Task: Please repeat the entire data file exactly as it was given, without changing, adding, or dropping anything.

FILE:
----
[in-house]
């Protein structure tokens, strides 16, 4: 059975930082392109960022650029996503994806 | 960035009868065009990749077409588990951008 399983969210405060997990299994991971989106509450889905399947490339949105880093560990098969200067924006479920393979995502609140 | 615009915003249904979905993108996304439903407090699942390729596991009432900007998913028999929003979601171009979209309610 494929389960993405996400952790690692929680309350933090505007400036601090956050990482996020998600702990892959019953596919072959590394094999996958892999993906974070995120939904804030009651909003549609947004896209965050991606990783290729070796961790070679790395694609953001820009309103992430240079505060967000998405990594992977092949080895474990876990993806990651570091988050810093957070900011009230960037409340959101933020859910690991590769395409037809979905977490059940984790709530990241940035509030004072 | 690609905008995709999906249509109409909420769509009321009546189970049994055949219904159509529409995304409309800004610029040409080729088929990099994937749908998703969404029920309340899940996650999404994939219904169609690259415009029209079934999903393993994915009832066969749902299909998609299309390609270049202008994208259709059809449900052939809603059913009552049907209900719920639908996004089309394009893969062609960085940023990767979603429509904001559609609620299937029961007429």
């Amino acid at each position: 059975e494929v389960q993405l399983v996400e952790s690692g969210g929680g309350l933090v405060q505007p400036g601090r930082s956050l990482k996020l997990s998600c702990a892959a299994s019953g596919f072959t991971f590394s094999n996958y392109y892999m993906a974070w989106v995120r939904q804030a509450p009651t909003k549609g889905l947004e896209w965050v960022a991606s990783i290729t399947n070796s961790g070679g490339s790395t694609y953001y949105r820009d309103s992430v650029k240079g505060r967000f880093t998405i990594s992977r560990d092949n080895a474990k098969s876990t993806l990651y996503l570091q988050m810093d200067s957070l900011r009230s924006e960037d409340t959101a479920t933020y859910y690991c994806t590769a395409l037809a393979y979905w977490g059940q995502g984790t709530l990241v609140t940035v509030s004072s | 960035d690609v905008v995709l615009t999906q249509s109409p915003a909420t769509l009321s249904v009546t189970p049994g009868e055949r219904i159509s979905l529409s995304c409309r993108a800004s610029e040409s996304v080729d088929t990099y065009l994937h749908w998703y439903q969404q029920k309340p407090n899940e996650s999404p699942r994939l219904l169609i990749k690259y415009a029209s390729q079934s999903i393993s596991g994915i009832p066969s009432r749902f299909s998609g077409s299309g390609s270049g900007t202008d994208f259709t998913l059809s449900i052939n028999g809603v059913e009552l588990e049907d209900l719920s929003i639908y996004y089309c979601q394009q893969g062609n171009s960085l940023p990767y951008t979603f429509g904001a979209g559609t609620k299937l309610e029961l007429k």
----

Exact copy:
[in-house]
């Protein structure tokens, strides 16, 4: 059975930082392109960022650029996503994806 | 960035009868065009990749077409588990951008 399983969210405060997990299994991971989106509450889905399947490339949105880093560990098969200067924006479920393979995502609140 | 615009915003249904979905993108996304439903407090699942390729596991009432900007998913028999929003979601171009979209309610 494929389960993405996400952790690692929680309350933090505007400036601090956050990482996020998600702990892959019953596919072959590394094999996958892999993906974070995120939904804030009651909003549609947004896209965050991606990783290729070796961790070679790395694609953001820009309103992430240079505060967000998405990594992977092949080895474990876990993806990651570091988050810093957070900011009230960037409340959101933020859910690991590769395409037809979905977490059940984790709530990241940035509030004072 | 690609905008995709999906249509109409909420769509009321009546189970049994055949219904159509529409995304409309800004610029040409080729088929990099994937749908998703969404029920309340899940996650999404994939219904169609690259415009029209079934999903393993994915009832066969749902299909998609299309390609270049202008994208259709059809449900052939809603059913009552049907209900719920639908996004089309394009893969062609960085940023990767979603429509904001559609609620299937029961007429």
């Amino acid at each position: 059975e494929v389960q993405l399983v996400e952790s690692g969210g929680g309350l933090v405060q505007p400036g601090r930082s956050l990482k996020l997990s998600c702990a892959a299994s019953g596919f072959t991971f590394s094999n996958y392109y892999m993906a974070w989106v995120r939904q804030a509450p009651t909003k549609g889905l947004e896209w965050v960022a991606s990783i290729t399947n070796s961790g070679g490339s790395t694609y953001y949105r820009d309103s992430v650029k240079g505060r967000f880093t998405i990594s992977r560990d092949n080895a474990k098969s876990t993806l990651y996503l570091q988050m810093d200067s957070l900011r009230s924006e960037d409340t959101a479920t933020y859910y690991c994806t590769a395409l037809a393979y979905w977490g059940q995502g984790t709530l990241v609140t940035v509030s004072s | 960035d690609v905008v995709l615009t999906q249509s109409p915003a909420t769509l009321s249904v009546t189970p049994g009868e055949r219904i159509s979905l529409s995304c409309r993108a800004s610029e040409s996304v080729d088929t990099y065009l994937h749908w998703y439903q969404q029920k309340p407090n899940e996650s999404p699942r994939l219904l169609i990749k690259y415009a029209s390729q079934s999903i393993s596991g994915i009832p066969s009432r749902f299909s998609g077409s299309g390609s270049g900007t202008d994208f259709t998913l059809s449900i052939n028999g809603v059913e009552l588990e049907d209900l719920s929003i639908y996004y089309c979601q394009q893969g062609n171009s960085l940023p990767y951008t979603f429509g904001a979209g559609t609620k299937l309610e029961l007429k």